If an imitation (which I am here linking to the stylized constraints of work) represents the object as an object upon which the sympathetic subject can only reflect, similarity disallows the disinterestedness of judgment, by molecularly qualifying the object against other living things in its radius. The formal task of naturalistic approximation is replaced by the open playing field of proximity. Similarity denotes an animal, labouring cognizance concerned with the attractions and repulsions that exist between separated masses: at no point does it seek to hypostatize what it senses into objects on display. Similarity reveals the object’s inner correspondence to a posited outside, which is tantamount to turning the object inside out, to dissolving its appearance [Schein] into a receptive mass that is not so much a closed harmony within an object as a harmony between the object and the subject. If an imitation presents the object’s perfect harmony with itself, similarity squeezes harmony porously out, into the politically acute, spectatorial spaces that exist between things and subjects. In other words, if an imitation sets the stylistic parameters for the work of the social subject (embroidery or otherwise), it is also a disciplinary tool that decides whom in society is permitted to do what where, in what way, for how long and at what time of day. Mimicry’s play of similarities labours to unlock the artificial housing within which imitation cordons the work of subjects through history.
Returning to the scene of the pillow, I now want to jump forward to the site of the screen, to spotlight and make sense of a labouring mimicry, forceful enough to overturn the work of imitation.
iv. The Screen
The contemporary French artist Camille Henrot recently showed a video installation at the Venice biennale titled Grosse Fatigue (2013; Colour & Sound; 13 mins.). This work is the outcome of a residency Henrot undertook the previous summer at the Smithsonian Institute, in Washington, DC. Grosse Fatigue purports to present the ‘origins of the universe’.
A spoken narrative lilts, quickens and grows tight through a jet stream of enunciations, names, and taxonomies, as it races to ‘tell the story’ behind EVERYTHING. Close your eyes, and you hear in sharp definition the hip-hop beats Henrot’s partner, Joakim Bouaziz, put together in Paris to accompany the presentation. Watching this cluster of images and images of objects pulled from the archives of the institute clutter and unfold within the frame of the artist’s desktop is terrifying. Sexual desire slip through the gaps of the animal kingdom as Henrot intercuts zebras and eggs, mosquitos and palm trees, with lingering close-ups of women and men masturbating in private.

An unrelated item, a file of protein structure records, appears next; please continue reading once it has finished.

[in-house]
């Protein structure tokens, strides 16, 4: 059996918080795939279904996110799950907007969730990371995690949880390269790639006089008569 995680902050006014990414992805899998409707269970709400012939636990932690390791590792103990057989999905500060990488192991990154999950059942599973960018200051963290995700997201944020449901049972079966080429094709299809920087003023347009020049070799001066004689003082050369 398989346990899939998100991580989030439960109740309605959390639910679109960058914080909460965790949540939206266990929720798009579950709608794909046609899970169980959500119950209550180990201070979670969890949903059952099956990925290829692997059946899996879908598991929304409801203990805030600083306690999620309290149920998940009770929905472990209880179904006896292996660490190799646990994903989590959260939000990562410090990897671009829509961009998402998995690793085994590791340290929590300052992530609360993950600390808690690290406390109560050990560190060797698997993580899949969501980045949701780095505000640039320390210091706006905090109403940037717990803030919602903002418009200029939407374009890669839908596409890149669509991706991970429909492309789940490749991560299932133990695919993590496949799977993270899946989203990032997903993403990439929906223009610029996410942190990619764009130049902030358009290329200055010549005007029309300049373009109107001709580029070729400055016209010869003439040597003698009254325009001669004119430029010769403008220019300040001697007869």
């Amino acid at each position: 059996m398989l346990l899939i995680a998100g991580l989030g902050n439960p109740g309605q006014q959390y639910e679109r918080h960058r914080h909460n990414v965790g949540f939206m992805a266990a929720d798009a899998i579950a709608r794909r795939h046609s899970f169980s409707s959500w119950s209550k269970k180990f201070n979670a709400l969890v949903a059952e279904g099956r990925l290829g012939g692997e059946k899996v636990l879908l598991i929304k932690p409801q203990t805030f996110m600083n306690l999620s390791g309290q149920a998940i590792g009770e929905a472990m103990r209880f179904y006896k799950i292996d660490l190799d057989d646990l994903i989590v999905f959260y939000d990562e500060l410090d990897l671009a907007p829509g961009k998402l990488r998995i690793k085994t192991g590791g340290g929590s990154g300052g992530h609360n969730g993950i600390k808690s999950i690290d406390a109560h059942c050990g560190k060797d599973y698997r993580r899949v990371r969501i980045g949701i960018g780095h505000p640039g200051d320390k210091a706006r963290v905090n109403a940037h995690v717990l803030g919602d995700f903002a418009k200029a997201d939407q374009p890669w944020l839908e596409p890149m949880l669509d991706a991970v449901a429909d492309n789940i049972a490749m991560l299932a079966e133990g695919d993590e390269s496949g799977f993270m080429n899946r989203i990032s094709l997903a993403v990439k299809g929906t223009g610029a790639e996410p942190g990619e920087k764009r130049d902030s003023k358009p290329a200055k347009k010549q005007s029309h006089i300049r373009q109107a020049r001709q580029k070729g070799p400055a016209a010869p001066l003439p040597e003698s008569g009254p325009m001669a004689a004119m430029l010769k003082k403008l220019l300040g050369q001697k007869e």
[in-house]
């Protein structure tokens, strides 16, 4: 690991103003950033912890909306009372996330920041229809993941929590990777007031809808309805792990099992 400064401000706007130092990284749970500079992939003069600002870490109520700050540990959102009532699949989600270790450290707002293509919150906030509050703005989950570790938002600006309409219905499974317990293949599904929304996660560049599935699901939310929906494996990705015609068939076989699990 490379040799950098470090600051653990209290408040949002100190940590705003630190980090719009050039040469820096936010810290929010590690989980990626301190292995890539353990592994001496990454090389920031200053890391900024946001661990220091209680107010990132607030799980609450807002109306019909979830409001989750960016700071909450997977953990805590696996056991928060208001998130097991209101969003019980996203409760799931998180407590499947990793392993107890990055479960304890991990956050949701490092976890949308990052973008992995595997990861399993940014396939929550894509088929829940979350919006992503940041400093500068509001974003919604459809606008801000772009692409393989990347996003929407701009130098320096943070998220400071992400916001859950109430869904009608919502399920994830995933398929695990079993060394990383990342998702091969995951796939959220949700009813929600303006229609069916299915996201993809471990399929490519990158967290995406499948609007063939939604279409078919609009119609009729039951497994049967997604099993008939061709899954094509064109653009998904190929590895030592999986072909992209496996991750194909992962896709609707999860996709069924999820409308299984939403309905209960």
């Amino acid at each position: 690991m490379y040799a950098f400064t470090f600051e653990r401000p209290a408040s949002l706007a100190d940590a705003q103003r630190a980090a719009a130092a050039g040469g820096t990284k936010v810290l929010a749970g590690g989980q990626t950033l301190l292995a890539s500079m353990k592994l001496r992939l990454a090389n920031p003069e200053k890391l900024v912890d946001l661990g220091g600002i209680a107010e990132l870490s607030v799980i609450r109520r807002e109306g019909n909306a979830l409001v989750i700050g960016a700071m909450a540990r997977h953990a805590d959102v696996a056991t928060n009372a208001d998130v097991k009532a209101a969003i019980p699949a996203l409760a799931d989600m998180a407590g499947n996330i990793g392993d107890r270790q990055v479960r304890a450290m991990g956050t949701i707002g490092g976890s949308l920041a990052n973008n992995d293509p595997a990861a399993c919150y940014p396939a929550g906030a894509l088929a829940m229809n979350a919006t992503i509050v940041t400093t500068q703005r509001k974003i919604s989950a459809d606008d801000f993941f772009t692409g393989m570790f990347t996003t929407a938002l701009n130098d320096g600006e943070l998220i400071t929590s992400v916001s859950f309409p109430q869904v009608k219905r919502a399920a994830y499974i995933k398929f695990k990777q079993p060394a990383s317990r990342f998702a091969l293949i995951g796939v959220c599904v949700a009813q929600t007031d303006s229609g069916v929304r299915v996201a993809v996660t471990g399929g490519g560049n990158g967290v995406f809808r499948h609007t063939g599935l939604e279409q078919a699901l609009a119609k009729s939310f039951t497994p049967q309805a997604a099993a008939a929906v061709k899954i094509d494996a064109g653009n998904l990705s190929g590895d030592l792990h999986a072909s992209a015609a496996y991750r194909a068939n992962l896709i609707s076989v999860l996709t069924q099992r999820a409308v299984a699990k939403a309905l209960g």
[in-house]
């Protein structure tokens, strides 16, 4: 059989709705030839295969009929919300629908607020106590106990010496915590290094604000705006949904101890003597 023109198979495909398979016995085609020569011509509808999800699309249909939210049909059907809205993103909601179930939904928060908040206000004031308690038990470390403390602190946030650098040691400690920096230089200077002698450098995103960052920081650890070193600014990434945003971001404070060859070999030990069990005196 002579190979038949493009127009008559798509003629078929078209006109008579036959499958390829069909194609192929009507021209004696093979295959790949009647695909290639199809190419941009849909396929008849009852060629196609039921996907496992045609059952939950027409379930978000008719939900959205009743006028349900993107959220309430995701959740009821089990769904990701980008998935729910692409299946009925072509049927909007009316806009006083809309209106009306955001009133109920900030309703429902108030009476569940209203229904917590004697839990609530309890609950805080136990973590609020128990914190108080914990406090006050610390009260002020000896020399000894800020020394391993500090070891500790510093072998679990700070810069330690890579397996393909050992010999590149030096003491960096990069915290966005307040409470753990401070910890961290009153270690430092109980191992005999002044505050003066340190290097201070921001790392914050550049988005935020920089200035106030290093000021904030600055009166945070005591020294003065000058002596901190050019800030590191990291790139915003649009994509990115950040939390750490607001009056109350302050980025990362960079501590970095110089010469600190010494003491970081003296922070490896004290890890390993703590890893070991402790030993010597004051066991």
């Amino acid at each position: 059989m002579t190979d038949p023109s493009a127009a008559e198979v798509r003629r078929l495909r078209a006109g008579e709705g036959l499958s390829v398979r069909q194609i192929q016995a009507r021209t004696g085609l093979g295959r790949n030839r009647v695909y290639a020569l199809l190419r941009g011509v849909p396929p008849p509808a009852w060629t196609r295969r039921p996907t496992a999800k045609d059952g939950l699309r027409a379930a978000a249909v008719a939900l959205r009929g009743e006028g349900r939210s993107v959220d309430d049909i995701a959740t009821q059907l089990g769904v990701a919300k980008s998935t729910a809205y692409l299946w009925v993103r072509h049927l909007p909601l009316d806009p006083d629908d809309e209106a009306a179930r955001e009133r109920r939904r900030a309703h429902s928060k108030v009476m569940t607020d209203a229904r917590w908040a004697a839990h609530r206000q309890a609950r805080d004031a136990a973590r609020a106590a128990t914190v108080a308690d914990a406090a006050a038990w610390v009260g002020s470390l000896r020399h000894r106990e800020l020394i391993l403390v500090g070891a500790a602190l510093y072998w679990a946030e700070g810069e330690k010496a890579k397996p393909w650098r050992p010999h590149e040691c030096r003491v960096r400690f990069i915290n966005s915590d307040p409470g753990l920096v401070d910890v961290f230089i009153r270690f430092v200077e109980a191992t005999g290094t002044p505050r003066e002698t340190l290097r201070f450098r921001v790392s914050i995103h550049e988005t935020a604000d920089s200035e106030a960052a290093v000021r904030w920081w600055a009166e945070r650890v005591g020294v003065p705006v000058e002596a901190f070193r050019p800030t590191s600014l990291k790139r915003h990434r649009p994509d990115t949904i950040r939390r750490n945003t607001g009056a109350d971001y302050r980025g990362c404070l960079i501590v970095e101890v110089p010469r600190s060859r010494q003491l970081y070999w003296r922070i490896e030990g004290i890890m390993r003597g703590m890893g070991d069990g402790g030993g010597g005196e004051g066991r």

The viewer is left with a strange kind of spectatorship. On the one hand, a menagerie of things, specimens and people are offered up in all their brute familiarity. Countless little slices of the world are quarantined and made available to the foot-weary viewer. This is imitation at work: the kind of doing and making that knows its statutory rights and limitations. A zebra is not an egg; a mosquito might flit past a palm tree but they remain quite different. However, as pop-up windows and tabs recruited from Google and Wikipedia accumulate massively, momentarily emerging in relief one by one – before falling behind one by one – Grosse Fatigue morphs into a pulsating encyclopaedia that splits down the middle and falls sideways. By telescoping faster than the eye can see, this sequence of imitations club together to hijack the form in play and run rings around it. That is, by putting the spectator to work (who by minute seven is only halfway present in minute six), Henrot’s video itself manages to account for every individual neat image (read: stitch) while simultaneously mimicking our inability to keep up. It is like riding a merry-go-round and being laughed at by the stationary operator, who has been sitting there (by the window’s light) all day.
What would be work – the work of imitation – can now realize itself as labour in light of the other’s confusion: because labour always requires an other, even if that other is to be mimicked and made fun of. Where the pillow stiffens and grows heavy through long hours of work, Camille Henrot shows how the screen can relax that weight by drawing the other to you and the other out of you.
The pile-up of JPEGs serially smeared up and down the desktop screen project frontally outward, enveloping the viewer in an animal cognizance that feels like labour (like sex). You are still riding round, quivering with vertigo, but now you are operating the ride too. It is only by submitting ourselves to this hyper-panoply of image; by recognizing the paradoxical co-presence of similarity and difference in my work and your work, that we can move toward renewed forms of labour and living that don’t get caught up in the isolating frame-work of lifestyles that now underpins the post-metabolic world.
This piece originally appeared in SALT: Magazine of Feminism & Contemporary Art, Issue 5: Anti-Work (February 2014)